הני מילי בתינוק דלקלא עבידי ליה אבל גדול תכשיט הוא ליה אף על גב דלית ליה עינבל:
The Gemara answers: This applies only to the bells of a small child, since they are placed on him to produce sound. If the bell does not make a sound, it serves no purpose and, consequently, cannot become ritually impure. However, with regard to an adult, the bell is an ornament for him even though it does not have a clapper.
אמר מר ניטלו עינבליהן עדין טומאתן עליהן למאי חזו אמר אביי הואיל שההדיוט יכול להחזירו
It was taught in the Tosefta that the Master said: If their clappers were removed after they became ritually impure, their ritual impurity still remains upon them. The Gemara wonders: For what use are they suited after their clappers are removed? They are essentially broken and should therefore become ritually pure. Abaye said: The reason that their impurity remains is because a common person is able to replace the clapper into the bell. According to Abaye, with regard to any vessel that comes apart, if a common person is capable of reassembling it and it does not require the expertise of a craftsman, it is not considered broken and its ritual impurity is not nullified.
מתיב רבא הזוג והעינבל חבור
Rava raised an objection to this explanation from that which was taught: The connection between the bell and the clapper, this is a connection. Therefore, if they are detached from each other, the bell should be considered broken.
וכי תימא הכי קאמר אף על גב דלא מחבר כמאן דמחבר דמי והתניא מספורת של פרקים ואיזמל של רהיטני חבור לטומאה ואין חבור להזאה
And he adds: And if you say that when employing the term connection, it is saying as follows: Even though it is not connected, it has the legal status as if it were connected. Wasn’t it taught in a baraita: The connection between the different parts of scissors made of different parts that are made to come apart and the connection between the blade of a carpenter’s plane, which can be removed from its handle, and its handle are considered a connection with regard to contracting ritual impurity? If one part becomes ritually impure, the other parts become ritually impure as well. The baraita continues: However, they are not considered a connection with regard to the sprinkling of the waters of a purification offering. When waters of purification are sprinkled on these implements in order to purify them from ritual impurity imparted by a corpse (see Numbers 19:17–19), the water must be sprinkled on each part individually.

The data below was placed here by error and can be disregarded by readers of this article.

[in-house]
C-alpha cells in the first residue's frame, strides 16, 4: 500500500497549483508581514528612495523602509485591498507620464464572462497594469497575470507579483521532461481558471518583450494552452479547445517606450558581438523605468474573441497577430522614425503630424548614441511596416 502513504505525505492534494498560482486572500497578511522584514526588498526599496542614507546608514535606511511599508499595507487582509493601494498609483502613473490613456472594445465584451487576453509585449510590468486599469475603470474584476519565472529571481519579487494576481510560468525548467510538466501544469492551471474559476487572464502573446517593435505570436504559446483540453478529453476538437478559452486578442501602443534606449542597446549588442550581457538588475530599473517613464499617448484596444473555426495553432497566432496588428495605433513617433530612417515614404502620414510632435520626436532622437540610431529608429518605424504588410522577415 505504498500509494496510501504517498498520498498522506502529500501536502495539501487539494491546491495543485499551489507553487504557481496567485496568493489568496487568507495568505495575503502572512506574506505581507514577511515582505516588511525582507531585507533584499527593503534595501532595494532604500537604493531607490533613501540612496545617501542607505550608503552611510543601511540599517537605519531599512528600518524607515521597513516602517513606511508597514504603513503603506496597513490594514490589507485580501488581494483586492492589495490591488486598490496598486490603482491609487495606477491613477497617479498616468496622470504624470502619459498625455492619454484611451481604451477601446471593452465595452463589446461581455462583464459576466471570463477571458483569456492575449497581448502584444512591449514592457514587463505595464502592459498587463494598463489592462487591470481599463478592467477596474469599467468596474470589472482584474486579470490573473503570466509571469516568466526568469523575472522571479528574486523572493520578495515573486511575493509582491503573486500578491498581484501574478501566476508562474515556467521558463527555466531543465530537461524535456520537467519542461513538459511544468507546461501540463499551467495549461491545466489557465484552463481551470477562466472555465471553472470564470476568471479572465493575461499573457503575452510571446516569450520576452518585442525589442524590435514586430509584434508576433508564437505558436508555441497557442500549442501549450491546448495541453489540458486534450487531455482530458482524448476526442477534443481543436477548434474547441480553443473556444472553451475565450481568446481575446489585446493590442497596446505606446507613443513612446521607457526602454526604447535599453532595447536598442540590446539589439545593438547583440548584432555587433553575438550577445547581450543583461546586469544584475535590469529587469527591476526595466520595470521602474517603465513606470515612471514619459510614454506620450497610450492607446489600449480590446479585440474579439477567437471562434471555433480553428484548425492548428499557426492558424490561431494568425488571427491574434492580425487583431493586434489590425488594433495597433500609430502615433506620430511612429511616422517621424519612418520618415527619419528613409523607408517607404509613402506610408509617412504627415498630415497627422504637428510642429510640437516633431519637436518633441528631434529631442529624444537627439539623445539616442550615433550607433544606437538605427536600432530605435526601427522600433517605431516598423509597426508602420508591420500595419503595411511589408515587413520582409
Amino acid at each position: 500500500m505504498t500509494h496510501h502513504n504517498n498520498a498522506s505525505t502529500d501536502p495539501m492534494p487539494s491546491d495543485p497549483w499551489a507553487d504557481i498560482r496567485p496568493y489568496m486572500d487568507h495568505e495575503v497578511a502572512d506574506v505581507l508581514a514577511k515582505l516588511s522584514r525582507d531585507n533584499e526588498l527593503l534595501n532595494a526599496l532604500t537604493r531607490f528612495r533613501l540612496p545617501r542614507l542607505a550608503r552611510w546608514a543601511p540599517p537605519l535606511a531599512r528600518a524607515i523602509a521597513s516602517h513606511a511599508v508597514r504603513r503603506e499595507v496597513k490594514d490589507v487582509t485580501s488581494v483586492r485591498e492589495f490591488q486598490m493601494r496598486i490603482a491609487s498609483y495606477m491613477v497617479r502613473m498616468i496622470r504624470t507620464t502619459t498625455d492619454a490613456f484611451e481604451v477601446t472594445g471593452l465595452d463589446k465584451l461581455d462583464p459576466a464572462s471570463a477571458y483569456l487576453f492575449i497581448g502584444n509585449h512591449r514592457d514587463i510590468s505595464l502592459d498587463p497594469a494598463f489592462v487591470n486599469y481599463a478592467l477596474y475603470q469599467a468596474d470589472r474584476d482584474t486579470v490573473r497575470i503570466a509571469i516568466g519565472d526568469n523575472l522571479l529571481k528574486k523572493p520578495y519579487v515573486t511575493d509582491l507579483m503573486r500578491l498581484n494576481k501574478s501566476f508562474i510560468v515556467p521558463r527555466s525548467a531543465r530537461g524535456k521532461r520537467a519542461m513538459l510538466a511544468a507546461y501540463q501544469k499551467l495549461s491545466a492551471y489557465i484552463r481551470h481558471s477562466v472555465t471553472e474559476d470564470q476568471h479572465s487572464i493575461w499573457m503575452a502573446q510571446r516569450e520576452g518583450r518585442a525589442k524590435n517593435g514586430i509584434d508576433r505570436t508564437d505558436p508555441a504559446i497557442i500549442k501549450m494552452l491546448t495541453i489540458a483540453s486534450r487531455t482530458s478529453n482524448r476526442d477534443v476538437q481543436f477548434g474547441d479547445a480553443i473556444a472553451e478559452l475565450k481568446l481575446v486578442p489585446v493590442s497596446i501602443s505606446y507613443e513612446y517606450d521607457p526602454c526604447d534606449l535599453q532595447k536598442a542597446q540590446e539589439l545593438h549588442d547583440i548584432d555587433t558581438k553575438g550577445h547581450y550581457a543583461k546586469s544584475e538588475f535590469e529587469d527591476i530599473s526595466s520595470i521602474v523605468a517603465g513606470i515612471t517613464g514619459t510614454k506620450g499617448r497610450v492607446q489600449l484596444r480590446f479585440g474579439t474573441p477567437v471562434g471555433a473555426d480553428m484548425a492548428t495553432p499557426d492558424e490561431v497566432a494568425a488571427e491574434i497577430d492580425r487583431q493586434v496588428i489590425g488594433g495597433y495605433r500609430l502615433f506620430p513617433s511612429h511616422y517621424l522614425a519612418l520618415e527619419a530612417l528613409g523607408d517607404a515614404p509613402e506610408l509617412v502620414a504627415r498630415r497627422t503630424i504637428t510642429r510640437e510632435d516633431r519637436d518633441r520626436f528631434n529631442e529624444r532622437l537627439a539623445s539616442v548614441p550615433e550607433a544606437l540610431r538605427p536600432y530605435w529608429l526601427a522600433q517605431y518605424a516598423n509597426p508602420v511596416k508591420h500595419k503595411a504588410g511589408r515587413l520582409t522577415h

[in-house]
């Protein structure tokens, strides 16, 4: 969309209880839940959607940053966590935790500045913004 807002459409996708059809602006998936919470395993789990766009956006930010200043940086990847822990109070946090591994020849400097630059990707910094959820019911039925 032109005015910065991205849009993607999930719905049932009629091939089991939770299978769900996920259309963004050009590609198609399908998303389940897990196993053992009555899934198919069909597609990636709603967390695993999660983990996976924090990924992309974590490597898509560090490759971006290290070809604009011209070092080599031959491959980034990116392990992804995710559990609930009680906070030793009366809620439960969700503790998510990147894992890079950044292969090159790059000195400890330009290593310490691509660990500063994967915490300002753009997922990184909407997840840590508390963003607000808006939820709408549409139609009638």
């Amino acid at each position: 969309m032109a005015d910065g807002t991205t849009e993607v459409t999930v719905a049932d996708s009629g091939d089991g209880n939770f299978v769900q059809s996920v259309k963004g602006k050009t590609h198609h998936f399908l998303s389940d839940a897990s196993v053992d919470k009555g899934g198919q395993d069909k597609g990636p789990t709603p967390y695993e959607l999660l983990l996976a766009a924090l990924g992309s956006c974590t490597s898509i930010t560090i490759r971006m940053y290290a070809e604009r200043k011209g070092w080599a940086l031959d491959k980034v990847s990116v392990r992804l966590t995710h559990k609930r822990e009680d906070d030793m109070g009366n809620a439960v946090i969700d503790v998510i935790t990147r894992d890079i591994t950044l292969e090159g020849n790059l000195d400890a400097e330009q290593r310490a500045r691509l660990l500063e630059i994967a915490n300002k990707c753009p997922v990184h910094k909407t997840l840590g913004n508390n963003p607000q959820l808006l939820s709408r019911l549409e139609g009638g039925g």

ואמרינן מה נפשך אי חבור הוא אפלו להזאה ואי לא חבור הוא אפילו לטומאה נמי לא
The Gemara asks: Whichever way you look at it, there is a difficulty: If it is considered a connection, they should be considered connected even with regard to sprinkling; and if they are not considered a connection, they should not be so considered even with regard to ritual impurity.
ואמר רבה דבר תורה בשעת מלאכה חבור בין לטומאה בין להזאה שלא בשעת מלאכה אינו חבור לא לטומאה ולא להזאה וגזרו על טומאה שלא בשעת מלאכה משום טומאה שהיא בשעת מלאכה ועל הזאה שהיא בשעת מלאכה משום הזאה שלא בשעת מלאכה
And Rabba said: By Torah law, when in use, they are considered a connection, both with regard to ritual impurity and with regard to sprinkling. And when not in use, even if the parts are connected, since they are made to come apart and they are commonly dismantled, they are neither considered a connection with regard to ritual impurity nor with regard to sprinkling. And the Sages issued a decree that they should be considered a connection with regard to ritual impurity even when not in use, due to ritual impurity when in use. If one component becomes ritually impure, the other component becomes ritually impure as well. And, as a further stringency, they issued a decree that they should not be considered a connection with regard to sprinkling even when in use, due to sprinkling when not in use. The waters of purification must be sprinkled on each part individually. Nevertheless, this type of connection with regard to ritual impurity is only relevant when the two parts are actually connected. When the parts are separate, even if they can be reattached easily, the vessel is considered broken. This contradicts Abaye’s explanation.
אלא אמר רבא
Rather, Rava said: It should be explained differently: